Constrained Low Rank Approximations for Scalable Data Analytics

Haesun Park
Professor, Computational Science and Engineering
Georgia Institute of Technology

4:10pm Wednesday, January 25, 2017
Room 124 HRBB


Constrained low rank approximations have been widely utilized in large scale data analytics where the applications reach far beyond the classical areas of scientific computing, e.g. text analysis, social network analysis, computer vision, and bioinformatics.  

We present some fundamental properties, algorithms, and applications of Nonnegative Matrix factorization (NMF) and several of its variants to illustrate the importance of constrained low rank approximations for effective problem formulation and scalable algorithm design in Big Data analytics. We discuss some of the NMF-based algorithms for scalable clustering and topic modeling. Some substantial experimental results illustrate the utility of our recent methods and the open source software, SmallK, for hierarchical/non-hierarchical and data/network clustering for text, social network, and image analysis. Finally, we briefly introduce visual analytics systems that allow interactive analysis for more informed decisions in many applied domains.


Dr. Haesun Park is a professor in the School of Computational Science and Engineering, Georgia Institute of Technology, Atlanta, Georgia, U.S.A. She was elected as a SIAM Fellow 2013 and IEEE Fellow 2017 for her outstanding contributions in numerical computing, data analysis, and visual analytics.  She has published extensively in the areas of numerical computing, large-scale data analysis, visual analytics, text mining, and parallel computing. Before joining Georgia Tech, she was a professor in the Department of Computer Science and Engineering, University of Minnesota, Twin Cities 1987- 2005 and a program director in the Computing and Communication Foundations Division at the National Science Foundation, Arlington, VA, U.S.A., 2003 - 2005. She received a Ph.D. and an M.S. in Computer Science from Cornell University, Ithaca, NY in 1987 and 1985, respectively, and a B.S. in Mathematics from Seoul National University, Seoul, Korea in 1981 with the Presidential Medal for the top graduate.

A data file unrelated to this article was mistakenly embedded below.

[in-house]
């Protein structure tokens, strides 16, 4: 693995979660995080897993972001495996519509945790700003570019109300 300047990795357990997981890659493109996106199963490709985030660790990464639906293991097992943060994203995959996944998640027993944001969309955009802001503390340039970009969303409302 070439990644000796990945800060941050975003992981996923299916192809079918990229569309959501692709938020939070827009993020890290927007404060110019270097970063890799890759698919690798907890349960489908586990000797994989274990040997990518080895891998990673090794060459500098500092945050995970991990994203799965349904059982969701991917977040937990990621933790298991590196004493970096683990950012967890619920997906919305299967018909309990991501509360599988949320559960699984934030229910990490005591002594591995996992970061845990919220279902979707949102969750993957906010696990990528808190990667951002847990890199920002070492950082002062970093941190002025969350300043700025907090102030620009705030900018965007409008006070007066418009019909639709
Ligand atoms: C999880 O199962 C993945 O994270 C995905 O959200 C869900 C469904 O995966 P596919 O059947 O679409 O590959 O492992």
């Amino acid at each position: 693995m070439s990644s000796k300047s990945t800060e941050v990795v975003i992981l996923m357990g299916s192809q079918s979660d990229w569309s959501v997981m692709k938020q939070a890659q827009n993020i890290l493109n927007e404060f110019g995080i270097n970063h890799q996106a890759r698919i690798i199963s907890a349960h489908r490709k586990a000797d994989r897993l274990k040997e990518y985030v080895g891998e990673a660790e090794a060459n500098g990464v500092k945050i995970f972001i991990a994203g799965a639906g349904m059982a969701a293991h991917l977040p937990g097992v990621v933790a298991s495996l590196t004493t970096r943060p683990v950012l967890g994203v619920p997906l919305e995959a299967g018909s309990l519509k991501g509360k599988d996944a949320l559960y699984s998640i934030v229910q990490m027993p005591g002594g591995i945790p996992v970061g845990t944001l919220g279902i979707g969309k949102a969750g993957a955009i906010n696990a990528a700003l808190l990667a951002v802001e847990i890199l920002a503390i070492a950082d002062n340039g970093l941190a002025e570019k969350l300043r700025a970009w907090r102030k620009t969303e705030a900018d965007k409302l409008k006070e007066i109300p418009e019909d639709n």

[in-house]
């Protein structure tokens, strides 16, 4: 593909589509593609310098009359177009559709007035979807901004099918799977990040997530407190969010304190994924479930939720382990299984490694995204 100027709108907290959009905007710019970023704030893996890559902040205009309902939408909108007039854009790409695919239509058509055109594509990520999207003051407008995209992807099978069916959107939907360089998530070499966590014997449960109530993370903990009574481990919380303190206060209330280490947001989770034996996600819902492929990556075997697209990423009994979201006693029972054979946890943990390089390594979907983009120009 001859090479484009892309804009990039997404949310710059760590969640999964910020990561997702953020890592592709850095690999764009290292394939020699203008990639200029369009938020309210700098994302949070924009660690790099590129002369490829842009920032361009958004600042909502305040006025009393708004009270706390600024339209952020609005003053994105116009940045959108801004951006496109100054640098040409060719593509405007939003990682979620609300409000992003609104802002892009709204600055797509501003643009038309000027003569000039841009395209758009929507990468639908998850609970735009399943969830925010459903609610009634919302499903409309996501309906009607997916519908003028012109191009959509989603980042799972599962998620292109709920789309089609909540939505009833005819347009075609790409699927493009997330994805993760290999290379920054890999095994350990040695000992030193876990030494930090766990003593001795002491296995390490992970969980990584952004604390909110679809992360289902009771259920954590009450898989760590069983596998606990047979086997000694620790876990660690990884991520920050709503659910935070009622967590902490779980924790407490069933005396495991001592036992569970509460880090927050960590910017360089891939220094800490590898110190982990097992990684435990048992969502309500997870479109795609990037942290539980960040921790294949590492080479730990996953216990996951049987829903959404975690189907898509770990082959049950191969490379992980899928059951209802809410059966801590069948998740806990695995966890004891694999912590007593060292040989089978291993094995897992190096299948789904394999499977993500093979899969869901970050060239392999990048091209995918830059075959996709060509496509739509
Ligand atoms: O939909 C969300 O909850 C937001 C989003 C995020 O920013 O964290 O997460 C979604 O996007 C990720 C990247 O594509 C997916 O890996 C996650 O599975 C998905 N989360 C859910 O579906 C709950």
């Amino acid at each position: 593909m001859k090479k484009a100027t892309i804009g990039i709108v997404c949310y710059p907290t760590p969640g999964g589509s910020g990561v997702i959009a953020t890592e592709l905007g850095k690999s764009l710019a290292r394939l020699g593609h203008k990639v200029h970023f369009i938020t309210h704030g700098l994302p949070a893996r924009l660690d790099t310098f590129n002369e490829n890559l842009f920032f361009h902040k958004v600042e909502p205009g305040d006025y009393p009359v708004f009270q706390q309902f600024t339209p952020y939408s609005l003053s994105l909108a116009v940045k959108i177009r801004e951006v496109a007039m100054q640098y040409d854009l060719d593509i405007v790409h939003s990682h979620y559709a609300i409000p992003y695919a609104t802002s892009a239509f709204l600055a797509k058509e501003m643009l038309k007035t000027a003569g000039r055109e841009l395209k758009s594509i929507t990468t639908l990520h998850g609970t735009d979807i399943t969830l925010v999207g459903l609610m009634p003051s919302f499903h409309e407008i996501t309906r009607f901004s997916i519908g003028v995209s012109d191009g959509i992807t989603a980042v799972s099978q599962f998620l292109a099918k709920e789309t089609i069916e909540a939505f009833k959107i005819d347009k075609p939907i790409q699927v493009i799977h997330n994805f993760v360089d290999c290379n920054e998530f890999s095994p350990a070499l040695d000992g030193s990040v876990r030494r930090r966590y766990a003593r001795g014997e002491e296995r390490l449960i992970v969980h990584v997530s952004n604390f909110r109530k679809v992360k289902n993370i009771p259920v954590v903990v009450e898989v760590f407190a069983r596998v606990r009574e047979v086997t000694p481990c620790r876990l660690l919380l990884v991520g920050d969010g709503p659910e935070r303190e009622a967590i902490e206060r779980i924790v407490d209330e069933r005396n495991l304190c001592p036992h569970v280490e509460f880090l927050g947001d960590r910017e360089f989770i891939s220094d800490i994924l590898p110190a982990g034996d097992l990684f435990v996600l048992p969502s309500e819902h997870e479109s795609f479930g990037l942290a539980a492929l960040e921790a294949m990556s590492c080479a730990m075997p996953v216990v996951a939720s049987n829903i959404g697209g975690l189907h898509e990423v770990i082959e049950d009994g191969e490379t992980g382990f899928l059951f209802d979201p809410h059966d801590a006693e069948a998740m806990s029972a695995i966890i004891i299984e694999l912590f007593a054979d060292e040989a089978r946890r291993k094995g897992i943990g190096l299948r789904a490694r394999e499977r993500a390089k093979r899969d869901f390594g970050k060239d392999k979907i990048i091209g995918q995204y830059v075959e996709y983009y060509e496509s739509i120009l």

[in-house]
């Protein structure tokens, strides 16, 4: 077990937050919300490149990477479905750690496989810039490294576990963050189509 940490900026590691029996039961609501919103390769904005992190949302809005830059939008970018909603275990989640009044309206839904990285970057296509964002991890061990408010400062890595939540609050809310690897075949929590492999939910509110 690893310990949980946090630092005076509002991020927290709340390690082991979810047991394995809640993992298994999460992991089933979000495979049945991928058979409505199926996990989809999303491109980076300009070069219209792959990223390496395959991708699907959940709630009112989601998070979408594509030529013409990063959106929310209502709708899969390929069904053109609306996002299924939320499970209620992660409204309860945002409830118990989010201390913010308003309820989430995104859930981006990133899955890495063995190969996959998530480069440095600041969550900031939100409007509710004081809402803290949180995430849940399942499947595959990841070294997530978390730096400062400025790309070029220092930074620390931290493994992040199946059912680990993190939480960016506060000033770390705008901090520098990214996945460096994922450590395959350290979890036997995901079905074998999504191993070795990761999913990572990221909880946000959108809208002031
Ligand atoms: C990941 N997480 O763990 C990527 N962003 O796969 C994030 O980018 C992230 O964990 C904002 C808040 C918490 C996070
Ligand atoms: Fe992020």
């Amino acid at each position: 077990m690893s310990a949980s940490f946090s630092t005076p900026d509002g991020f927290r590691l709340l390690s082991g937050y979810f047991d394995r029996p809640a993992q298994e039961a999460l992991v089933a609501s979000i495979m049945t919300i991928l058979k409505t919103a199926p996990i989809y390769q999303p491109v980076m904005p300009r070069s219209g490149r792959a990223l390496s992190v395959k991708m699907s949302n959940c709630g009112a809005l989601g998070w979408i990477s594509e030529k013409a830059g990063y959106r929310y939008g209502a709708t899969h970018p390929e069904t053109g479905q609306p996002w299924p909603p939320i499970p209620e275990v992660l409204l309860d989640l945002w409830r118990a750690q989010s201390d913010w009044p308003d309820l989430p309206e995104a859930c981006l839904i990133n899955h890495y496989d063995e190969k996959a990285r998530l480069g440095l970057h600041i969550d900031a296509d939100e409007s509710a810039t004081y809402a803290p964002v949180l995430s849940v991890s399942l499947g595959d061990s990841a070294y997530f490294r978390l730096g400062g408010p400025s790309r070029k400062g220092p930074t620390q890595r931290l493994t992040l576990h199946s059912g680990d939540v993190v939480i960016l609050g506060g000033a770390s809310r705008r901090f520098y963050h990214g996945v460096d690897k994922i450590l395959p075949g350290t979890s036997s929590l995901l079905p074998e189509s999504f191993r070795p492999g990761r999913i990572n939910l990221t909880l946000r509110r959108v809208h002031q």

Park was the Executive Director of the Center for Data Analytics 2013-2015 and was the director of the NSF/DHS FODAVA-Lead (Foundations of Data and Visual Analytics) Center 2008-2014. She was the conference co-chair for the SIAM International Conference on Data Mining in 2008 and 2009 and an editorial board member of leading journals in computational science and engineering such as SIAM Journal on Matrix Analysis and Applications, SIAM Journal on Scientific Computing, and IEEE Transactions on Pattern Analysis and Machine Intelligence. She was the plenary keynote speaker at numerous international conferences including SIAM Conference on Applied Linear Algebra in 1997 and 2015, and SIAM International Conference on Data Mining in 2011.

Faculty Contact: Dr. Nick Duffield

Big Data in Climate: Opportunities and Challenges for Machine Learning and Data Mining

Vipin Kumar
Regents Professor
University of Minnesota

4:10pm Monday, January 30, 2017
Room 124 HRBB


This talk will present an overview of research being done in a large interdisciplinary project on the development of novel data mining and machine learning approaches for analyzing massive amount of climate and ecosystem data now available from satellite and ground-based sensors, and physics-based climate model simulations. These information-rich data sets offer huge potential for monitoring, understanding, and predicting the behavior of the Earth’s ecosystem and for advancing the science of global change. This talk will discuss challenges in analyzing such data sets and some of our research results in mapping the dynamics of surface water globally as well as detecting deforestation and fires in tropical forests using data from Earth observing satellites.